Tehran Water Treatment Capacity Rising
EghtesadOnline: To further improve potable water quality and curb land subsidence in Tehran Province, the first phase of a water treatment plant is complete and will become operational soon, director of the National Water and Wastewater Engineering Company of Iran (Abfa).
“The $20 million facility (Tehran's sixth treatment plant) has the capacity to treat 7,500 liters of water per second and will help raise overall capacity in the province from 25,000 liters to 32,500 liters per second,” Qassem Taqizadeh Khamesi was quoted at the weekend as saying by the Energy Ministry news portal.
The second phase is due to be ready next summer after which the plant’s daily capacity will increase by 2,500 l/s to reach 10,000 l/s, he noted.
Located in the west of Tehran (Shahid Hemmat Highway), the project in an undertaking of the Tehran Regional Water Company.
“A part of stored water in Amir Kabir Dam (or Karaj Dam) will be pumped to the plant through a 30-km tunnel,” he said.
There are five treatment facilities in the sprawling capital that treat 25,000 liters of water per second (2 billion liters per day), and the new plant will boost capacity to above 30,000 liters per second (2.8 billion l/d).
“Close to three billion liters of water (3 million cubic meters) is consumed in Tehran on daily basis (1.1 billion cubic meters per annum).” Of the total daily demand, 30% (1 billion liters) must be extracted from underground sources that are depleting faster than expected, and the new plant will help gradually cut demand.
Five dams, namely Amirkabir and Taleqan (in the west) as well as Latian, Lar and Mamlou (in the east) supply Tehran. The dams provide 70% of Tehran’s water.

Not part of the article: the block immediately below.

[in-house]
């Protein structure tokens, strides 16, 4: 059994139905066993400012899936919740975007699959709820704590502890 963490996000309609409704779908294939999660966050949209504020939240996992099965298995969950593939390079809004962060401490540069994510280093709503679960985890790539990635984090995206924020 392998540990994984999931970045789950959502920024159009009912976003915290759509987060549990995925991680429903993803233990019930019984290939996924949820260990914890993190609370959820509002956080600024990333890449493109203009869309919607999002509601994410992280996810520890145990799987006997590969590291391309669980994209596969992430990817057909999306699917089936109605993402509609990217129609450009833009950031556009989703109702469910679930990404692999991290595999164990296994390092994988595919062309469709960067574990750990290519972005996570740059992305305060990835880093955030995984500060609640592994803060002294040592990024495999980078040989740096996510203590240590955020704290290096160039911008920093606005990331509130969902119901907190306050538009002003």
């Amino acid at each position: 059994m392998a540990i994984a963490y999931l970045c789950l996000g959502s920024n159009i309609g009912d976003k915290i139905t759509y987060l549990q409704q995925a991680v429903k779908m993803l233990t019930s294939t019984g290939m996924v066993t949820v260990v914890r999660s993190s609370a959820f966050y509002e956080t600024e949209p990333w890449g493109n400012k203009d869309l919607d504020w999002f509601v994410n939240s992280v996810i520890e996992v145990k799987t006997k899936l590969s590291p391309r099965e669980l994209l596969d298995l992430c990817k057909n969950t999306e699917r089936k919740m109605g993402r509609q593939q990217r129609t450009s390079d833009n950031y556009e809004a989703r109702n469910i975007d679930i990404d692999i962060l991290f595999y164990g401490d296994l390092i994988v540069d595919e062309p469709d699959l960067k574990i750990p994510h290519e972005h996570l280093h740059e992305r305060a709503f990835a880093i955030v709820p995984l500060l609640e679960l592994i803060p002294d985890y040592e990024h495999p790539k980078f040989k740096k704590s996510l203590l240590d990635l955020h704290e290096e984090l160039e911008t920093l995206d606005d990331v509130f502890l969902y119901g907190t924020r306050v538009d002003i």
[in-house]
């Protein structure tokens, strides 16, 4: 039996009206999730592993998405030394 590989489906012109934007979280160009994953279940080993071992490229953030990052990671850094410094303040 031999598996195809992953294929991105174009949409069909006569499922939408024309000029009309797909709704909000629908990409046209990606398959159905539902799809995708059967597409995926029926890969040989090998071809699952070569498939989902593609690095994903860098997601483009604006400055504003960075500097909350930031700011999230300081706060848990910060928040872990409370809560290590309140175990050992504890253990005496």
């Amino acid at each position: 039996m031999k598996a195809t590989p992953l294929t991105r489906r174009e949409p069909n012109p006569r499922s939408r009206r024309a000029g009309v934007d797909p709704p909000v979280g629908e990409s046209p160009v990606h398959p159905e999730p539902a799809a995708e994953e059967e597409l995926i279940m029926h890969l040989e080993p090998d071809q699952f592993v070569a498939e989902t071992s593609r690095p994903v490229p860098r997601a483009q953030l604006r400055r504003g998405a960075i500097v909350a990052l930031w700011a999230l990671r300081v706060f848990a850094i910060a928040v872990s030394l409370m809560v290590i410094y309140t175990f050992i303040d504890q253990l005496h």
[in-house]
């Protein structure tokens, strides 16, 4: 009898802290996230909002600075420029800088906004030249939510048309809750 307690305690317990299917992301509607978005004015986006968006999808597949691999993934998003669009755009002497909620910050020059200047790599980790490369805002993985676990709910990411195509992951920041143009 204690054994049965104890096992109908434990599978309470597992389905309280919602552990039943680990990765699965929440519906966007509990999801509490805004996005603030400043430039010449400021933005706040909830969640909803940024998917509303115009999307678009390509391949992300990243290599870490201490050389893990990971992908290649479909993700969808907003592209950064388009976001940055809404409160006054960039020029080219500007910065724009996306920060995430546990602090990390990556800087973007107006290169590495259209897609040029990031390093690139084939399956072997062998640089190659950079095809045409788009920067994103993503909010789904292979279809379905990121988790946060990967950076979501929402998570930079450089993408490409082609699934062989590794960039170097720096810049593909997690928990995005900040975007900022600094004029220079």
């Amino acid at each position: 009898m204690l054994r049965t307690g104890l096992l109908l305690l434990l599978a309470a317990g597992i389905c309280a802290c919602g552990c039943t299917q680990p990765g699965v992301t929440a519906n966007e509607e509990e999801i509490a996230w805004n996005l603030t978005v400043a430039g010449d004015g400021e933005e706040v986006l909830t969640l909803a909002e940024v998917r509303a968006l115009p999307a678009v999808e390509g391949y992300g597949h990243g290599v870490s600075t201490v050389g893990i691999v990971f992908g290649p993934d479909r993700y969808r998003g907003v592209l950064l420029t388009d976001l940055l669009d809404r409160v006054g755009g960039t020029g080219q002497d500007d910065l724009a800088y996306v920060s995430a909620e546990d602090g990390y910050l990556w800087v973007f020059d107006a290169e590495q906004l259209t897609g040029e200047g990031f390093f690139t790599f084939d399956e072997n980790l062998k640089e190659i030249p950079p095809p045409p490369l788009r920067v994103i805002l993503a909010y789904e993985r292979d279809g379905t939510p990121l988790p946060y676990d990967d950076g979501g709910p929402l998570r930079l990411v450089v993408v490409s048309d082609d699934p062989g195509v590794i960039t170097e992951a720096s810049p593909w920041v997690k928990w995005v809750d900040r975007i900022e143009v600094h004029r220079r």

According to the Abfa chief, the province is home to an extended network of rivers (3,900 km) and protecting their banks from “mafia-like” land grabbers has become a colossal task.
Due to the steep decline in groundwater levels, it is crucial to stop violations in water use in the metropolis, he stressed. "Last year, 1,337 illegal wells were closed and this year 1,400 more will be deactivated.”
The number of unauthorized wells in the area is estimated at 50,000. Wells in and around Tehran are in bad condition with systemic water decline and experts have warned that the situation will not improve with good rainfall in one or two years. They rightly insist that the solution lies in curbing consumption and waste – two key issues that have contributed terribly to the worsening water crisis in the dry and arid country of 83 million people.
An annual 31 centimeters of land subsidence is reported in Tehran Province, the main reason being injudicious groundwater extraction (3 billion cubic meters per year) and the omnipresent waste that is causing serious concern among conservationists, environmental experts and academia.
Though reversing land subsidence is impossible, slowing its progress is achievable if the government and public rise to the occasion.
In related news, the Energy Ministry news website quoted Seyed Hassan Razavi, managing director of Tehran Regional Water Company, as saying that water consumption in Tehran Province jumped to 1.2 billion cubic meters in the last water year that ended on Sept. 22.
“This was up 100 mcm, compared to the same period in 2018-2019.”
Tehran received 462 millimeters of rainfall in the 365-day period (Sept 22, 2019 to Sept. 22, 2020), which was the highest in the past 50 years. However, due to low snowfall, water flow into five dams around the province fell by 15% to reach 2.2 billion cubic meters.
Tehran dams now hold about 800 million cubic meters of water, down 102 mcm compared to this time last year.
Razavi said his company is struggling to implement water infrastructure projects because of cumbersome regulations and the bloated bureaucracy plus the lack of effective cooperation from state bodies like the Department of Environment and the municipality.
Giving an example, he said the DOE does not allow TRWC increase water transfer from Lar Dam in the east of the capital because the dam is the habitat for red spot trouts, “an issue that can and should be resolved if they (DoE) cooperate”.